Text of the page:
Weblink

Klijn, E., Niehof, S., de Jonge, J., Gommers, D., Ince, C., and van Bommel , J.,(2010).
The effect of perfusion pressure on gastric tissue blood flow in an experimental gastric tube model.
Anesthesia and analgesia, 110(2), pp.541–6.
Weblink

Karalyn E McRae, Jessica Pudwell, Nichole Peterson, Graeme N Smith (2019).
Inhaled Carbon Monoxide Increases Vasodilation in the Microvascular Circulation.
Microvasc Res. 2019 May;123:92-98.
Weblink

Teresa Mastantuono, Martina Di Maro, Martina Chiurazzi, Laura Battiloro, Espedita Muscariello, Gilda Nasti, Noemy Starita, Antonio Colantuoni, Dominga Lapi (2018).
Rat Pial Microvascular Changes During Cerebral Blood Flow Decrease and Recovery: Effects of Cyanidin Administration.
Front Physiol . 2018 May 15;9:540.
Weblink

Mottard N, Berkowitz DE, Santhanam L (2019).
Assessing Renal Microvascular Reactivity by Laser Speckle-Contrast Imaging in Angiotensin-II-Treated Mice.
Int J Nephrol Renovasc Dis. 2020; 13: 45–51.
Weblink

Moretti, R., Leger, P. L., Besson, V. C., Csaba, Z., Pansiot, J., Di Criscio, L., Gentili, A., Titomanlio, L., Bonnin, P., Baud, O., and Charriaut-Marlangue, C., (2016).
Sildenafil, a cyclic GMP phosphodiesterase inhibitor, induces microglial modulation after focal ischemia in the neonatal mouse brain.
Journal of Neuroinflammation, 13(95), DOI: 10.1186/s12974-016-0560-4.
Weblink

Jonas Hedelund Rønn, Nikolaj Nerup, Rune Broni Strandby, Morten Bo Søndergaard Svendsen, Rikard Ambrus, Lars Bo Svendsen, Michael Patrick Achiam (2019).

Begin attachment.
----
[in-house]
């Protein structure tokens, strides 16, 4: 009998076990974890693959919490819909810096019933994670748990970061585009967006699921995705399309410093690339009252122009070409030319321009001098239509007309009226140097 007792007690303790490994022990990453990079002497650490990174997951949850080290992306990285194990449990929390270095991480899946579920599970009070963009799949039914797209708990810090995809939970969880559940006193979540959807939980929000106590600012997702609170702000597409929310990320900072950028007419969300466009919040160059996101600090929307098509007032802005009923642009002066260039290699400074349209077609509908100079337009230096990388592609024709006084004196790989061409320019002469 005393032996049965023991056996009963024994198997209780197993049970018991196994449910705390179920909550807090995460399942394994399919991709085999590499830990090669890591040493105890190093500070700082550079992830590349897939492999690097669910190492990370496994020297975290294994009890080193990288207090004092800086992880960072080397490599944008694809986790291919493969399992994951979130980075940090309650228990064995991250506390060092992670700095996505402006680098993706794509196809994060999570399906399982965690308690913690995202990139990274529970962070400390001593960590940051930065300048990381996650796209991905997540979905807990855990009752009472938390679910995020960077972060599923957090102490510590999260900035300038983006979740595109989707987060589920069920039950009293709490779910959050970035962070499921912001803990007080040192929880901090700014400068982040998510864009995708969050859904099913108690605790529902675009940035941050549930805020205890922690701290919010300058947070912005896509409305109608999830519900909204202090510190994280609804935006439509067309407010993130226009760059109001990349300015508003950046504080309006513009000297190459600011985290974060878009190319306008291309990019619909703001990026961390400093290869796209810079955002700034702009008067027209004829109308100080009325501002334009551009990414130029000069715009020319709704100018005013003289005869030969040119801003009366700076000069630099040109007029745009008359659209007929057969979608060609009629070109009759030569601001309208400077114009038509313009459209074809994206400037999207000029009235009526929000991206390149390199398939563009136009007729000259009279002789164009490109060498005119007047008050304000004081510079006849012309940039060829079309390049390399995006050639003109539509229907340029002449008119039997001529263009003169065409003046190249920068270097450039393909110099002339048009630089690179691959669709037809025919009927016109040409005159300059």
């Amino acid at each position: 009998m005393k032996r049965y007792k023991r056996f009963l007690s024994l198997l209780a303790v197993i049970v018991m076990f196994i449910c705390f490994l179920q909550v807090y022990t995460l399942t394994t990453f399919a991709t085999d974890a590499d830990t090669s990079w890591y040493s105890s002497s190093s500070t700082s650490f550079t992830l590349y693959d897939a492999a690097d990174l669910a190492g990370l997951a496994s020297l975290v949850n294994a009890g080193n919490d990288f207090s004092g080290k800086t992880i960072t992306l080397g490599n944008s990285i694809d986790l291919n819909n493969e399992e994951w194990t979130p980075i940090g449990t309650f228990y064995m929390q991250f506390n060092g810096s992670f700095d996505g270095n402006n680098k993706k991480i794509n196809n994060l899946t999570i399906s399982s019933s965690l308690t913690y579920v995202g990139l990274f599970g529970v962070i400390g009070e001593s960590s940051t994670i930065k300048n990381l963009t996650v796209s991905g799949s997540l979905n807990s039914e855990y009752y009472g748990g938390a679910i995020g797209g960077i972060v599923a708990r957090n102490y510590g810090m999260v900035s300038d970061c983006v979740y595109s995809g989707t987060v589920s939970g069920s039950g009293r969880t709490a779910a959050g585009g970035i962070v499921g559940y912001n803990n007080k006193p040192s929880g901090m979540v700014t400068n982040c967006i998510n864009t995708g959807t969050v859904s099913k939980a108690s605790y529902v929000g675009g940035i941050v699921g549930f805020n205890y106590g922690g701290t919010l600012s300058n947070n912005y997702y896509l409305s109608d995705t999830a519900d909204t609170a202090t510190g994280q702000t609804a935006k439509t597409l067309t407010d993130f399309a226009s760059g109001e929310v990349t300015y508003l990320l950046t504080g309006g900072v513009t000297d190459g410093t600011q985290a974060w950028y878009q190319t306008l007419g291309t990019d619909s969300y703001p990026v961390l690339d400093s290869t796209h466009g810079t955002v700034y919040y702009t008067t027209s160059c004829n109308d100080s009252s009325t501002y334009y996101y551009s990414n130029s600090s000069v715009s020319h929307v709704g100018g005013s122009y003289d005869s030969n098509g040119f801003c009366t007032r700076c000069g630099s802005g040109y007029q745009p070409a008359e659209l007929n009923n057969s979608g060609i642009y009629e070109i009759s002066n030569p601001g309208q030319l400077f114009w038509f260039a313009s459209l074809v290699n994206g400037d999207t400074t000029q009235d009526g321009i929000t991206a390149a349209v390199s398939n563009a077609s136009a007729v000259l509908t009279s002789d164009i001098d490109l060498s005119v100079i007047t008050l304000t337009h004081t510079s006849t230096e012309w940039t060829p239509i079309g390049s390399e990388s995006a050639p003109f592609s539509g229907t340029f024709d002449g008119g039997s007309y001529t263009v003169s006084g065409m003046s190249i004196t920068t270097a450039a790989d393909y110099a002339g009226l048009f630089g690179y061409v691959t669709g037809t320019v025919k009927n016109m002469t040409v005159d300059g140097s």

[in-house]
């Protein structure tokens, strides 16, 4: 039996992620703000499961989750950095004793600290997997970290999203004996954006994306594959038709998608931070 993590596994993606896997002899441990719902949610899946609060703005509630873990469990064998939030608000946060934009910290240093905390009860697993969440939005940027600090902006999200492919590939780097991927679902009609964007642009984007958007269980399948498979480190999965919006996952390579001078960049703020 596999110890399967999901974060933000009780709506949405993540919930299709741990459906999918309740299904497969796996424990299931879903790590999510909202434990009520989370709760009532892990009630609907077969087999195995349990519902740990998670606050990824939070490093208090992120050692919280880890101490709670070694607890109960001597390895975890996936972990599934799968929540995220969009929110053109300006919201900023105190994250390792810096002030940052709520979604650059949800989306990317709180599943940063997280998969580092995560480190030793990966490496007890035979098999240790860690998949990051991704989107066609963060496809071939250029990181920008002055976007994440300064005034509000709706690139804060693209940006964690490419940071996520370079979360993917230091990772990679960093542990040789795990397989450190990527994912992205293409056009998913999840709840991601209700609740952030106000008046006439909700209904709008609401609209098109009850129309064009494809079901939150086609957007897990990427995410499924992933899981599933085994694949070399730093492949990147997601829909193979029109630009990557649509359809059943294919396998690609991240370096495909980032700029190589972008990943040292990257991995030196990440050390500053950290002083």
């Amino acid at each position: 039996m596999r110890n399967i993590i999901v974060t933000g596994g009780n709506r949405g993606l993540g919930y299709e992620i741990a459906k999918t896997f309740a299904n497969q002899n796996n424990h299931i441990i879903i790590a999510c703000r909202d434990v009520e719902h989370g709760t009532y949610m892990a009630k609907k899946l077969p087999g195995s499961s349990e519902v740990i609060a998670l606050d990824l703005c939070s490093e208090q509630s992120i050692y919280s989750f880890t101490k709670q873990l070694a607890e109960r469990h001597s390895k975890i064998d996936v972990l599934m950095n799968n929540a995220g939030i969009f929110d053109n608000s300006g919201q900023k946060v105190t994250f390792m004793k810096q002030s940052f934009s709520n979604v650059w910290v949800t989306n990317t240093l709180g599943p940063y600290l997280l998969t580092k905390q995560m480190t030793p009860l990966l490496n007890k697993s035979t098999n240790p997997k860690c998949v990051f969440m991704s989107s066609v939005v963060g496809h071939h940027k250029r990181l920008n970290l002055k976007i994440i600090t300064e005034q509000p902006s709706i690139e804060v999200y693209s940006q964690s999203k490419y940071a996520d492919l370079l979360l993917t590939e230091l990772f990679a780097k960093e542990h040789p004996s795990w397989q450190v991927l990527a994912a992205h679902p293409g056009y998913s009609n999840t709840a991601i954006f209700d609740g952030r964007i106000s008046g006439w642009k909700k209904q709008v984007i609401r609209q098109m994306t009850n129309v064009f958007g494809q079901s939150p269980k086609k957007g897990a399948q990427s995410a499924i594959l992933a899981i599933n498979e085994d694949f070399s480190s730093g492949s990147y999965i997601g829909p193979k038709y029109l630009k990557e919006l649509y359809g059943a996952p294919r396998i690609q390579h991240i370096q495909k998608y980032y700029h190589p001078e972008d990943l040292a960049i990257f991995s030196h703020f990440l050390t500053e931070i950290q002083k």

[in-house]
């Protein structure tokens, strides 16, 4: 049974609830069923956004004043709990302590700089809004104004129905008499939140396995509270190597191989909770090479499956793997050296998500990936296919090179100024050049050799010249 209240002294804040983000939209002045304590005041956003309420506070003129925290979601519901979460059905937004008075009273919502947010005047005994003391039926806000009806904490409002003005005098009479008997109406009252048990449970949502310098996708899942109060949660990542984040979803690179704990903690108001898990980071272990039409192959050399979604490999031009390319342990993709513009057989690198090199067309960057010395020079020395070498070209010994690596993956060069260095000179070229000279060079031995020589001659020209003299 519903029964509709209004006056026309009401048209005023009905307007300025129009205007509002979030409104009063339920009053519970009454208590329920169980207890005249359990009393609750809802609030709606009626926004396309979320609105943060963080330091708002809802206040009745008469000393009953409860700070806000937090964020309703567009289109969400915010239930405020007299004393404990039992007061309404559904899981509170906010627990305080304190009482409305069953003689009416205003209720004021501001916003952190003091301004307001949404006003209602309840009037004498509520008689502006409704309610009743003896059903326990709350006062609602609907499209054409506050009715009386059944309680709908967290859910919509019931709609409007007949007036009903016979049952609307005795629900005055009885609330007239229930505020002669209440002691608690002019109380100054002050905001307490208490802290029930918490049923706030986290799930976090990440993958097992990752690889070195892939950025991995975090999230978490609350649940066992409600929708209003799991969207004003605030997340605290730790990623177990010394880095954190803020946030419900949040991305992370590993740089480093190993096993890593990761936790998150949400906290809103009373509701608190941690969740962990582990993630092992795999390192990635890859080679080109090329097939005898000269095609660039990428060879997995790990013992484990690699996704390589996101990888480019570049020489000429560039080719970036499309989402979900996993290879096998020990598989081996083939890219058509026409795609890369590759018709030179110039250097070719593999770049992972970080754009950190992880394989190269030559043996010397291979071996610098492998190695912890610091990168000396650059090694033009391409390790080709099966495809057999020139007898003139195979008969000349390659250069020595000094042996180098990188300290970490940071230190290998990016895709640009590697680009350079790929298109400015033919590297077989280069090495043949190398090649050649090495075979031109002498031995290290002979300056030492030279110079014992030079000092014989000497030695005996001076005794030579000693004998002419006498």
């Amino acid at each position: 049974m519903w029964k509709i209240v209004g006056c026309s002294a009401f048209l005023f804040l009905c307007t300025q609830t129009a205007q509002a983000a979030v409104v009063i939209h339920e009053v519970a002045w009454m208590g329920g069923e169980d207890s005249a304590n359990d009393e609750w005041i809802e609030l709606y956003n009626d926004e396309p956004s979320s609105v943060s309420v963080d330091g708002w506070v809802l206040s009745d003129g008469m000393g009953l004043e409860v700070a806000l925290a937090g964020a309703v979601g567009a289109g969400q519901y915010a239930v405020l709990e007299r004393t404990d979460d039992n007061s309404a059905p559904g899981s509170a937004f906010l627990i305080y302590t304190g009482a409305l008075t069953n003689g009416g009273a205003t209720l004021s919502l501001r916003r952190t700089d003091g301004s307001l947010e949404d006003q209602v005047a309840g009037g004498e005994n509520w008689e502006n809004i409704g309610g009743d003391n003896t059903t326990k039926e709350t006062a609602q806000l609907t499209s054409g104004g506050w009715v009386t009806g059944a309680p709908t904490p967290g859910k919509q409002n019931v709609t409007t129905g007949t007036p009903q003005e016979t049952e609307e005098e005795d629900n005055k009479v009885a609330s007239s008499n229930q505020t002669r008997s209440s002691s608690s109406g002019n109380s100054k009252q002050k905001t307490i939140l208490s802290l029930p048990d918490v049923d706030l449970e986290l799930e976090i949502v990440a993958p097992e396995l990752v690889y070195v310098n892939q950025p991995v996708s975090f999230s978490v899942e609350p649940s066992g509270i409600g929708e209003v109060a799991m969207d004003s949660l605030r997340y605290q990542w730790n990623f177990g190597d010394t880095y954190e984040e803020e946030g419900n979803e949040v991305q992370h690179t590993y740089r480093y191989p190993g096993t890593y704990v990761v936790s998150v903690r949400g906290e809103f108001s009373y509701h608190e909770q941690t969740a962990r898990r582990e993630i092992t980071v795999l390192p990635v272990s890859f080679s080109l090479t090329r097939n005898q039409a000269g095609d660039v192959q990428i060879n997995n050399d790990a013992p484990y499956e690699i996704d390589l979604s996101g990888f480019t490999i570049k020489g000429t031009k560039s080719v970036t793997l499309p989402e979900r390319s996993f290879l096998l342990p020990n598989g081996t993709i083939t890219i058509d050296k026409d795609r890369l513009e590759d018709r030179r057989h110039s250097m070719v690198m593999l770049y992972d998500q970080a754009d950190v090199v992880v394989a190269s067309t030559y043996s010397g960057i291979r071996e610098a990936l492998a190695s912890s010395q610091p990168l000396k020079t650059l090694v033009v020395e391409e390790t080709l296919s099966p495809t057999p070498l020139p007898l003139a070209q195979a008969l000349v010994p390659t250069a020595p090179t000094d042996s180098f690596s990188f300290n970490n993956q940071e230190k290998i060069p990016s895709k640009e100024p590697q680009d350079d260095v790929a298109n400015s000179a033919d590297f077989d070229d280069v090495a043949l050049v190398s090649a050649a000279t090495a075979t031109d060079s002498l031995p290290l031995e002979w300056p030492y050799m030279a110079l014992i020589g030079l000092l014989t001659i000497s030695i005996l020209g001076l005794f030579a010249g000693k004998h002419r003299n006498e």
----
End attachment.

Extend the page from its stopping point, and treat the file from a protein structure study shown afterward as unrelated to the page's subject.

Laser Speckle Contrast Imaging and Quantitative Fluorescence Angiography for Perfusion Assessment.
Langenbecks Arch Surg . 2019 Jun;404(4):505-515.
Weblink

Scully, C., Mitrou, N., Braam, B., Cupples, W., and Chon, K., (2016).
Detecting Interactions between the Renal Autoregulation Mechanisms in Time and Space.
IEEE Trans Biomed Eng. [Epub ahead of print], DOI: 10.1109/TBME.2016.2569453.
Weblink

Shen, Y. I., Cho, H., Papa, A. E., Burke, J. A., Chan, X. Y., Duh, E. J., and Gerecht, S., (2016).
Engineered human vascularized constructs accelerate diabetic wound healing.
Biomaterials, 102, pp:107-19.
Weblink

Shih, C-C., Hsu, L-P., Liao, M-H., Yang, S-S., Wang, C-Y., Ho, S-T., and Wu, C-C., (2016).
Role of sterile 20/sps1-related proline/alanine-rich kinase in mice with endotoxic shock.
Journal of Medical Sciences, 36(3), pp.101-107.

Sun, Y .Y., Morozov, Y . M., Yang, D., Li, Y., Dunn, R . S., Rakic, P., Chan, P . H., Abe, K., Lindquist, D . M., and Kuan , C .Y., (2014).